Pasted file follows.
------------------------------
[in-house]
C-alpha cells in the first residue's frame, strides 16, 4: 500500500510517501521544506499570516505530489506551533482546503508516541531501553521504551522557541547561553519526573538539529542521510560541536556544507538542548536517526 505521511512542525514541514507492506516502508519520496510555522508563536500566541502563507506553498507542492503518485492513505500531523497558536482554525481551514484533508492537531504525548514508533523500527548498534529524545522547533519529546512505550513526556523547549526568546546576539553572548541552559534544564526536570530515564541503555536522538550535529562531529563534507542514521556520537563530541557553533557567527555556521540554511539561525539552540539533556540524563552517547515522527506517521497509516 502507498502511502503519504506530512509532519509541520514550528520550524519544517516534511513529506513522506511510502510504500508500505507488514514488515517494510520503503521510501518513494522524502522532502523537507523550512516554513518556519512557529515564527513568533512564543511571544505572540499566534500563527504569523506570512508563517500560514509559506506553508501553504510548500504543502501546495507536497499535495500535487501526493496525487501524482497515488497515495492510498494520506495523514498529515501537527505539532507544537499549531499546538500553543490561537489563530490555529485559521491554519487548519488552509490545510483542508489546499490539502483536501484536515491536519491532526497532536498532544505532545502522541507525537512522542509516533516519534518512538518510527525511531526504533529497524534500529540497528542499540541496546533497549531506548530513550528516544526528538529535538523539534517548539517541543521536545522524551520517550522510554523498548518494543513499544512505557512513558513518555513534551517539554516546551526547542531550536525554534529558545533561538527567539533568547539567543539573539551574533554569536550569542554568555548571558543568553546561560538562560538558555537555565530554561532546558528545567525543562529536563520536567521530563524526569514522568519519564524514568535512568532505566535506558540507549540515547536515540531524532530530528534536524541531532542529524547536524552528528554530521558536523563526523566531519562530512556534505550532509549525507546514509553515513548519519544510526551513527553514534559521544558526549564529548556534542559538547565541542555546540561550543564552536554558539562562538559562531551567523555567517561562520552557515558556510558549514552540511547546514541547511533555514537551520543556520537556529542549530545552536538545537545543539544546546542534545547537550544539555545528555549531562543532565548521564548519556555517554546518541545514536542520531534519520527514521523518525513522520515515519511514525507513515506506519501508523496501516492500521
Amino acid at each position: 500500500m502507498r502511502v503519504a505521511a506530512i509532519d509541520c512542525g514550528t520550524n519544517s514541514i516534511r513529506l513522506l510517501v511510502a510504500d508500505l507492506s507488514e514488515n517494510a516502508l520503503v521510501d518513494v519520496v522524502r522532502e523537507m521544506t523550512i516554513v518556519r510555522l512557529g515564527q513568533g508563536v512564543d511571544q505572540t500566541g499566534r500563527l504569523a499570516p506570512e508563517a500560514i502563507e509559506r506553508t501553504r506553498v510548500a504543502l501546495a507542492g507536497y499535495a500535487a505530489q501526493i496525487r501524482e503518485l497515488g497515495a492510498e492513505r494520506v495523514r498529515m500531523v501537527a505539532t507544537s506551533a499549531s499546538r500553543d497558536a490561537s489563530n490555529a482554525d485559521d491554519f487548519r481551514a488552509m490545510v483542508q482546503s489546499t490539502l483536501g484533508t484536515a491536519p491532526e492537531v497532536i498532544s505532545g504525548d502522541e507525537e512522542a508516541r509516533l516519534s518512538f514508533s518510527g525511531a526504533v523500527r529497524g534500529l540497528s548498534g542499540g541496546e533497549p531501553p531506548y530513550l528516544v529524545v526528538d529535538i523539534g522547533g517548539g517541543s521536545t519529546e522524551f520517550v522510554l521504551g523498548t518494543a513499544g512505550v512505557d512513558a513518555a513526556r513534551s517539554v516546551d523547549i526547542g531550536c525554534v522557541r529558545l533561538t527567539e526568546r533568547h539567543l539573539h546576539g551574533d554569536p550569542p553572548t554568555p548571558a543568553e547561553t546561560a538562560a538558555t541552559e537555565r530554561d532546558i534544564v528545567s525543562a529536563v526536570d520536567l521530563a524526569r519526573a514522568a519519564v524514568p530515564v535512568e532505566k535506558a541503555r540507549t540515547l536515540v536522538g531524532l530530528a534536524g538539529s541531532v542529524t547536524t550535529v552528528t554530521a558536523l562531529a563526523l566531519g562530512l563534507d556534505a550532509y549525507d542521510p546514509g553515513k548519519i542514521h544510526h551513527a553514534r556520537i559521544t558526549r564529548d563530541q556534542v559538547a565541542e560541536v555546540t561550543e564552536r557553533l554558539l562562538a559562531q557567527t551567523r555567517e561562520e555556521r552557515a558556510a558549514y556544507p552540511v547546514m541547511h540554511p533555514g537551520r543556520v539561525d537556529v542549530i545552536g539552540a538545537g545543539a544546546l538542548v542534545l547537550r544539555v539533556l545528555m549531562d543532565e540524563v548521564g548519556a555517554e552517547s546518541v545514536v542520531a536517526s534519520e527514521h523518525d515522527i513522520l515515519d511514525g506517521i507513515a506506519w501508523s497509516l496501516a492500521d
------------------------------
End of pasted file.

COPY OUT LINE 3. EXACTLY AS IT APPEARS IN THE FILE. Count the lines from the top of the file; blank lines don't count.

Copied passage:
Amino acid at each position: 500500500m502507498r502511502v503519504a505521511a506530512i509532519d509541520c512542525g514550528t520550524n519544517s514541514i516534511r513529506l513522506l510517501v511510502a510504500d508500505l507492506s507488514e514488515n517494510a516502508l520503503v521510501d518513494v519520496v522524502r522532502e523537507m521544506t523550512i516554513v518556519r510555522l512557529g515564527q513568533g508563536v512564543d511571544q505572540t500566541g499566534r500563527l504569523a499570516p506570512e508563517a500560514i502563507e509559506r506553508t501553504r506553498v510548500a504543502l501546495a507542492g507536497y499535495a500535487a505530489q501526493i496525487r501524482e503518485l497515488g497515495a492510498e492513505r494520506v495523514r498529515m500531523v501537527a505539532t507544537s506551533a499549531s499546538r500553543d497558536a490561537s489563530n490555529a482554525d485559521d491554519f487548519r481551514a488552509m490545510v483542508q482546503s489546499t490539502l483536501g484533508t484536515a491536519p491532526e492537531v497532536i498532544s505532545g504525548d502522541e507525537e512522542a508516541r509516533l516519534s518512538f514508533s518510527g525511531a526504533v523500527r529497524g534500529l540497528s548498534g542499540g541496546e533497549p531501553p531506548y530513550l528516544v529524545v526528538d529535538i523539534g522547533g517548539g517541543s521536545t519529546e522524551f520517550v522510554l521504551g523498548t518494543a513499544g512505550v512505557d512513558a513518555a513526556r513534551s517539554v516546551d523547549i526547542g531550536c525554534v522557541r529558545l533561538t527567539e526568546r533568547h539567543l539573539h546576539g551574533d554569536p550569542p553572548t554568555p548571558a543568553e547561553t546561560a538562560a538558555t541552559e537555565r530554561d532546558i534544564v528545567s525543562a529536563v526536570d520536567l521530563a524526569r519526573a514522568a519519564v524514568p530515564v535512568e532505566k535506558a541503555r540507549t540515547l536515540v536522538g531524532l530530528a534536524g538539529s541531532v542529524t547536524t550535529v552528528t554530521a558536523l562531529a563526523l566531519g562530512l563534507d556534505a550532509y549525507d542521510p546514509g553515513k548519519i542514521h544510526h551513527a553514534r556520537i559521544t558526549r564529548d563530541q556534542v559538547a565541542e560541536v555546540t561550543e564552536r557553533l554558539l562562538a559562531q557567527t551567523r555567517e561562520e555556521r552557515a558556510a558549514y556544507p552540511v547546514m541547511h540554511p533555514g537551520r543556520v539561525d537556529v542549530i545552536g539552540a538545537g545543539a544546546l538542548v542534545l547537550r544539555v539533556l545528555m549531562d543532565e540524563v548521564g548519556a555517554e552517547s546518541v545514536v542520531a536517526s534519520e527514521h523518525d515522527i513522520l515515519d511514525g506517521i507513515a506506519w501508523s497509516l496501516a492500521d